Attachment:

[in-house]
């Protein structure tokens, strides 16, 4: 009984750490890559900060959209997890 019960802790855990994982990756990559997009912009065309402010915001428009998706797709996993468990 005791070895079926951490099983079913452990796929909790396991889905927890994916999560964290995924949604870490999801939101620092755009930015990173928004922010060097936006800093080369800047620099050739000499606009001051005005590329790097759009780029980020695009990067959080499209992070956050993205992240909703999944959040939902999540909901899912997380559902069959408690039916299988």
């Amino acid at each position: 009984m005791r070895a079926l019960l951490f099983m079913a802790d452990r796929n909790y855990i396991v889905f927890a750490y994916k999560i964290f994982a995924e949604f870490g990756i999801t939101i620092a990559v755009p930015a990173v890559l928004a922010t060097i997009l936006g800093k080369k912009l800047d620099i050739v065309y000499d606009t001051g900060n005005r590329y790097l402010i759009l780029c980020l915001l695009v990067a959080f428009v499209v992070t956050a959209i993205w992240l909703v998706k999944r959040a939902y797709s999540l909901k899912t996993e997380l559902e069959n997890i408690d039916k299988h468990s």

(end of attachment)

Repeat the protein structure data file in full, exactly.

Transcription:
[in-house]
């Protein structure tokens, strides 16, 4: 009984750490890559900060959209997890 019960802790855990994982990756990559997009912009065309402010915001428009998706797709996993468990 005791070895079926951490099983079913452990796929909790396991889905927890994916999560964290995924949604870490999801939101620092755009930015990173928004922010060097936006800093080369800047620099050739000499606009001051005005590329790097759009780029980020695009990067959080499209992070956050993205992240909703999944959040939902999540909901899912997380559902069959408690039916299988």
């Amino acid at each position: 009984m005791r070895a079926l019960l951490f099983m079913a802790d452990r796929n909790y855990i396991v889905f927890a750490y994916k999560i964290f994982a995924e949604f870490g990756i999801t939101i620092a990559v755009p930015a990173v890559l928004a922010t060097i997009l936006g800093k080369k912009l800047d620099i050739v065309y000499d606009t001051g900060n005005r590329y790097l402010i759009l780029c980020l915001l695009v990067a959080f428009v499209v992070t956050a959209i993205w992240l909703v998706k999944r959040a939902y797709s999540l909901k899912t996993e997380l559902e069959n997890i408690d039916k299988h468990s």